As always, Stroop says it best: “If a large, powerful body of Christians insists that backing a strongman credibly accused of sexually assaulting numerous women in order to grab power is Christian behavior, then, empirically, it is Christian behavior.”
*We had a scary, turbulent week, but Mr. Wallace will be fine! He tripped on an uneven patch of sidewalk while running and the subsequent fall cracked his rib which punctured his lung. He is out of the hospital and home recovering. Recovery will take a few long weeks, but his prognosis is excellent. Thank you so much to everyone on my Instagram feed who reached out with love and support!
Spiced Yogurt Waffles with Toasted-Pecan Maple Syrup
- 2 cups all-purpose flour
- ⅓ cup granulated sugar
- 2 tsp ground cinnamon
- 1 ½ tsp baking powder
- 1 tsp baking soda
- ½ tsp kosher salt
- ¼ tsp ground nutmeg (I recommend freshly grated, but it’s not crucial)
- ⅛ tsp ground cloves
- 1 ½ cups plain Greek yogurt
- ¾ cup + 1 tbs whole milk
- 2 large eggs, separated
- 3 tbs canola or vegetable oil
- ½ tsp pure vanilla extract
- ¼ to ½ cup pecans, toasted and coarsely chopped
- ½ to 1 cup pure maple syrup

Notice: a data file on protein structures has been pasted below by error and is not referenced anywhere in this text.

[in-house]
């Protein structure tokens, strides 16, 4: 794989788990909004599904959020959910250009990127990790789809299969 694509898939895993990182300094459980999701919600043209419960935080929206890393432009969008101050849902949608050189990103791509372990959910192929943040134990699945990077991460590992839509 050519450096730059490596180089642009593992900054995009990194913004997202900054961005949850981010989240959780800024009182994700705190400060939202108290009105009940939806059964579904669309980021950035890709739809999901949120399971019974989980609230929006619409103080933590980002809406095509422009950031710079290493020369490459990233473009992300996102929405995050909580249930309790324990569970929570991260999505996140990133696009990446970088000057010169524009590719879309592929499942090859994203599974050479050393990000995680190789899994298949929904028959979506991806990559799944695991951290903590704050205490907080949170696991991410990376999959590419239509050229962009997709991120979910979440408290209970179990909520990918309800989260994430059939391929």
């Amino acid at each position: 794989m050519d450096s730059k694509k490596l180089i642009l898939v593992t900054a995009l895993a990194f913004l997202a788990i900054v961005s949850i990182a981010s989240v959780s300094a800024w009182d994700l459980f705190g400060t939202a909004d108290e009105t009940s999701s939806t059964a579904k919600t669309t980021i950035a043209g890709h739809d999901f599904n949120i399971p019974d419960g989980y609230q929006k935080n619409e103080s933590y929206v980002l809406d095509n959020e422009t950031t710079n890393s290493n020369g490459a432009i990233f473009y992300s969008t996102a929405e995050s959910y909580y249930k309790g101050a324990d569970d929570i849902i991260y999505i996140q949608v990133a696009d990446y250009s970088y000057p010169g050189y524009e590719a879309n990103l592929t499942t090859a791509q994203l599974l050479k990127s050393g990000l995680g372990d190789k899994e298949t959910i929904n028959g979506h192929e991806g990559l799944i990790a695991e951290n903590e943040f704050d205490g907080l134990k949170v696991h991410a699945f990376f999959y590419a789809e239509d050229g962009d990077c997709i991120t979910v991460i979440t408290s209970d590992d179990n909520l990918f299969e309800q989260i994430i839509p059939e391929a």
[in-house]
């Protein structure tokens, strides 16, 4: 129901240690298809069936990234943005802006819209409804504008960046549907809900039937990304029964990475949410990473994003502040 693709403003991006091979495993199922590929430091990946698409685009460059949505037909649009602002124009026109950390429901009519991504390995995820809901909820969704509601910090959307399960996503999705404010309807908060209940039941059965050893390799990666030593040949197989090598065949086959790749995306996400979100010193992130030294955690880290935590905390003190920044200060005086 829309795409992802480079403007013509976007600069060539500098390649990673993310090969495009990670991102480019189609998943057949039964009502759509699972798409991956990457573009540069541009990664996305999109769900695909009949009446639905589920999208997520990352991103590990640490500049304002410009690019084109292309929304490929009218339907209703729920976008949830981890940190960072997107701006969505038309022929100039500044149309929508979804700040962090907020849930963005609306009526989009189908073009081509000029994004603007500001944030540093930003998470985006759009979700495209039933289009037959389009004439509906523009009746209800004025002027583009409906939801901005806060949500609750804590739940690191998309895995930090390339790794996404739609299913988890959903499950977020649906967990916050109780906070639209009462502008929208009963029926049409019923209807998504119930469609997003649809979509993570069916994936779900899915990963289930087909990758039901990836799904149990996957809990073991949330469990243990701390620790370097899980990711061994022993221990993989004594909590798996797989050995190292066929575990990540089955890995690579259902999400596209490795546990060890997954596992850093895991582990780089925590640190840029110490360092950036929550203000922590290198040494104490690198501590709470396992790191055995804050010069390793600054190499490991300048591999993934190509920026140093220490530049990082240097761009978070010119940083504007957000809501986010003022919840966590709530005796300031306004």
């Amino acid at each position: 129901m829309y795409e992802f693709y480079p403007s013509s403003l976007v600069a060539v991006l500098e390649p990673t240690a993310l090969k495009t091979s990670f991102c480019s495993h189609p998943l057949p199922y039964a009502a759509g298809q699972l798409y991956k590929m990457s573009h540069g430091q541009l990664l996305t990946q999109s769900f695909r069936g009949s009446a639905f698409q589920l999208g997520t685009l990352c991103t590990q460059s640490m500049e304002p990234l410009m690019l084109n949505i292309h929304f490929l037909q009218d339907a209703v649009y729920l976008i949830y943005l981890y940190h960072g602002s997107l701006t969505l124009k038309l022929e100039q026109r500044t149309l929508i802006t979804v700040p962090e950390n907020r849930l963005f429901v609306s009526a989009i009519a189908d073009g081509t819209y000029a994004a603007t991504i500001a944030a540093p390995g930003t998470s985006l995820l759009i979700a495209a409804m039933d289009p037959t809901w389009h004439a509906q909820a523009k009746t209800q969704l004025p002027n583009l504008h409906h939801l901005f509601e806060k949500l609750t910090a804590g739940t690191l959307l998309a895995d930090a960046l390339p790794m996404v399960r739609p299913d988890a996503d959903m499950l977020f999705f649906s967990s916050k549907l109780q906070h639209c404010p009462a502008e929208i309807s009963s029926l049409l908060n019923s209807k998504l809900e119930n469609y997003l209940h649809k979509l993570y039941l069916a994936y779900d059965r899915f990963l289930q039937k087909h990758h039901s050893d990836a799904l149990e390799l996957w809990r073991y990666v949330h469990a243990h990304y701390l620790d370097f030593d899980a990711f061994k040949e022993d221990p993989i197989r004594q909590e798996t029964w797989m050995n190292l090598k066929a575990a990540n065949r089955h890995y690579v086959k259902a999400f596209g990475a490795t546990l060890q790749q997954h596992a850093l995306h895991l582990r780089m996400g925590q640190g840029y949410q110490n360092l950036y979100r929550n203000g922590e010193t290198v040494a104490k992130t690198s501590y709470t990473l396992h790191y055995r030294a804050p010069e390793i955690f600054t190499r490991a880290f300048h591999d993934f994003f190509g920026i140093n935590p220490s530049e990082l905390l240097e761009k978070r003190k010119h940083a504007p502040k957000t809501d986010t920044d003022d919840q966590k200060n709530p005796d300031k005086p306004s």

- In a small bowl, combine the flour, sugar, cinnamon, baking powder, baking soda, salt, nutmeg, and cloves. Set aside.
- In a large bowl, add the yogurt, milk, egg yolks, canola oil, and vanilla. Whisk well to combine.
- Add the egg whites to a medium bowl, then use a hand mixer or a whisk and a strong arm to beat the egg whites to stiff peaks.
- Transfer the dry ingredients to the yogurt mixture. Use a rubber spatula to fold the dry into the wet. A few lumps are fine. Now add the egg whites and carefully fold them into the batter, taking care not to deflate them.
- Let the batter rest while you preheat your waffle iron. Prepare a plate or baking sheet to receive the waffles, as you will likely need more than one batch.
- Once the waffle iron is ready, grease it with cooking spray, or by brushing on extra canola oil. My waffle iron has those really deep grooves, so I highly prefer cooking spray to ensure even coating.
- Spoon the batter into your waffle iron and cook according to the manufacturer's directions. Repeat with subsequent batches of batter as necessary until done.
- Meanwhile, add the toasted, chopped pecans to a small bowl. Pour the maple syrup over.
- To serve, drizzle the maple syrup liberally over the waffles, making sure to spoon lots of pecans to get in the good waffle divots. Enjoy!